Game Design as a Catalyst for Learning
Location: Room 007AB
Registration code: B337
[Explore and create : BYOD]
Tuesday, June 27, 4:45–5:45 pm
Location: Room 007AB
Stony Evans Tracey Wong
Find out how to use game design to let students explore their interests, passions and curiosities as they become creative and innovative and practice thinking outside of the box. Learn to create transdisciplinary learning opportunities that give students voice.
|Attendee devices:||Devices useful|
|Attendee device specification:||Smartphone: Android, iOS, Windows
Laptop: PC, Mac
Tablet: Android, iOS, Windows
|Participant accounts, software and other materials:||Download Minecraft.edu on your Windows 10 machine or Surface.
|Focus:||Digital age teaching & learning|
|Topic:||Games and simulations|
|ISTE Standards:||Teachers : Design and develop digital age learning experiences and assessments
Administrators : Visionary leadership
Students : Empowered learner
The purpose of this session is for participants to gain a thorough understanding of the significance of game design in creating transdisciplinary instruction. Minecraft and VR Quest ( Virtual Reality Quest) are the two gaming softwares that will be highlighted. Participants will be introduced to the practices of utilizing nonfiction research, storyboards, conceptualizing and formatting as baseboards into game development. They are required to use real people, places and artifacts in their games. Through the game design and building process, students become transliterate. Student led models and student scaffolding have
The main objective is for participants to be able to implement innovative learning opportunities by providing resources and strategies to empower student voice. This produces children that share their learning experiences and also fosters responsible digital students, which will translate over to citizens that work for positive change in their communities and the world. Specific skills that will be introduced are how to begin game development and creation. Participants will be able to practice on their devices and gain a foothold by the end of the session.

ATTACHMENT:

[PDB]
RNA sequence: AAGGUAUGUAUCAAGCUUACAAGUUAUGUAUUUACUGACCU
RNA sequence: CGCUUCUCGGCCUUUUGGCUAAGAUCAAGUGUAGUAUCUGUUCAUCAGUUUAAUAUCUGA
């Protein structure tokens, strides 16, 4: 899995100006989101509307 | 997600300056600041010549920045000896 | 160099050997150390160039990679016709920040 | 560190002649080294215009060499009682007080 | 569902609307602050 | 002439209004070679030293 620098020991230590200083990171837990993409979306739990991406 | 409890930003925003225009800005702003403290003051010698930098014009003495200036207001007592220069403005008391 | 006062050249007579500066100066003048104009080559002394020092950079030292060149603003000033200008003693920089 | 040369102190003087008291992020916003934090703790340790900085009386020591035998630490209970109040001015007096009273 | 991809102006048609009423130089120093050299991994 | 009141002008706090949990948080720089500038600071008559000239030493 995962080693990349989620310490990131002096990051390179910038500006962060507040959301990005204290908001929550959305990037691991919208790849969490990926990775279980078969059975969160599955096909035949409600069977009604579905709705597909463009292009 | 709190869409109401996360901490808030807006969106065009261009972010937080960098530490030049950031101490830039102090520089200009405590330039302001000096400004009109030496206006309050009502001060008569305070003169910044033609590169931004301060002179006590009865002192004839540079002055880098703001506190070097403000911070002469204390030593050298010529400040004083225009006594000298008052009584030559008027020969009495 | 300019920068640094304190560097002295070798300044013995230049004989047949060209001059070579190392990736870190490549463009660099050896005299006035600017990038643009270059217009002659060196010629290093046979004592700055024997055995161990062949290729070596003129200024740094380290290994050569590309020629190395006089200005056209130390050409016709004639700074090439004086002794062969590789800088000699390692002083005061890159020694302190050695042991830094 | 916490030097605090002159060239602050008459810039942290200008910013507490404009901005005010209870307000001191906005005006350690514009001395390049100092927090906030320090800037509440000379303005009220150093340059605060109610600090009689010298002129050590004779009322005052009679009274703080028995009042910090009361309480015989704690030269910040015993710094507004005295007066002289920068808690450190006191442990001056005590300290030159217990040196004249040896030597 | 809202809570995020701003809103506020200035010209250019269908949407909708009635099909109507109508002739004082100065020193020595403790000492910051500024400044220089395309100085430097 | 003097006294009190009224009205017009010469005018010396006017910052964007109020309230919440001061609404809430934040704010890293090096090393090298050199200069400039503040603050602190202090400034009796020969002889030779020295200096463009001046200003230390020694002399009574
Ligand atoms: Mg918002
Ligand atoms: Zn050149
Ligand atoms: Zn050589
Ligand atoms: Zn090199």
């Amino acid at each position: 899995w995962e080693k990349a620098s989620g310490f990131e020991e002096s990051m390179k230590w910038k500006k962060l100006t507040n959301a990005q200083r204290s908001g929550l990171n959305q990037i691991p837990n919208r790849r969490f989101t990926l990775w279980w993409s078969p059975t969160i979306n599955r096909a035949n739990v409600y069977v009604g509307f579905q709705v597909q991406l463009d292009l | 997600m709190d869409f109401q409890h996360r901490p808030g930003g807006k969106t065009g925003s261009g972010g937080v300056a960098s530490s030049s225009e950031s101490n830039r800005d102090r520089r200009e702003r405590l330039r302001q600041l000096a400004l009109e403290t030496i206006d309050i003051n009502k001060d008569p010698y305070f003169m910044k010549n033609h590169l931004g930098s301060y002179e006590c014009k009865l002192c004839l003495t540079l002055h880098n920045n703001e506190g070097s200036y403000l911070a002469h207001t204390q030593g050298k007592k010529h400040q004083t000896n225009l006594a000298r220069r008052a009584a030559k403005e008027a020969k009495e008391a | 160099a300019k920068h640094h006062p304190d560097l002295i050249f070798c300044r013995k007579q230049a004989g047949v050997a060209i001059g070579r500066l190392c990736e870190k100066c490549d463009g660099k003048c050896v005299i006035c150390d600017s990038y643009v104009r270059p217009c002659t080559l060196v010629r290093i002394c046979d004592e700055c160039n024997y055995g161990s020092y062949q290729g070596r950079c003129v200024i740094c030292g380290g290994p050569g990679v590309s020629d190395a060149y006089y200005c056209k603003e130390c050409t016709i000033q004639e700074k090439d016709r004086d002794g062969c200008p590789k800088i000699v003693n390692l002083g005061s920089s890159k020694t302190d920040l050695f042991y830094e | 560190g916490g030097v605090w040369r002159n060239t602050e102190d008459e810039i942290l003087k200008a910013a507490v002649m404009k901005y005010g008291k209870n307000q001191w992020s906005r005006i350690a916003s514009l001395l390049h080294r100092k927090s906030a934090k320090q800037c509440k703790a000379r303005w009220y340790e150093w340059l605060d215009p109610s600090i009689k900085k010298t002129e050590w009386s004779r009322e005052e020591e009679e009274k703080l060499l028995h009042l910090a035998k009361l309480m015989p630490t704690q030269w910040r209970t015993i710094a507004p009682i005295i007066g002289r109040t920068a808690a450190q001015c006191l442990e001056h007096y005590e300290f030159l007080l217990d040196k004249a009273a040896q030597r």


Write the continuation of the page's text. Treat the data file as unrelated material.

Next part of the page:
Part 1: Introduction (10 minutes)
The session will begin with a presentation of research and data supporting the importance of game design as it relates to school library programs and education. (Tracey , Stony)
Part 2: Prepping for Game Design (15 minutes)
Through the use of slide presentation, participants will then learn how to create, format, and conceptualize their games. (Peer to peer interaction) Specific library-related examples will be shown with contests testing. (Hayden, Tracey, )
Part 3: Hands On (25 minutes)
Attendees will create their own games utilizing specific strategies. Participants will participate in collaborative teams to practice these techniques. (Hayden, Stony)
Part 4: Closing (10 minutes)
Following a Q&A session and closing comments, all participants will receive a digital booklet (PDF) that contains Minecraft World Landmark lessons, literacy templates, “do’s and don’ts” reminders, as well as challenge cards and other support ing materials for participants. (Tracey, Stony)
Aviles, Chris. "Why Minecraft." Classroom Technology News. Tech & Learning, 16 Mar. 2016. Web.
Kamenetz, Anya. "College Scholarships for Video Game Players?" MindShift. N.p., 28 June 2014. Web.
Moore, Blythe, "How Minecraft Is Helping Kids Learn History." ABC News. ABC News, 29 Mar. 2016. Web.
Technology-charged starts herelearning
June 25-28, 2017
© 2017 International Society for Technology in Education (ISTE), All Rights Reserved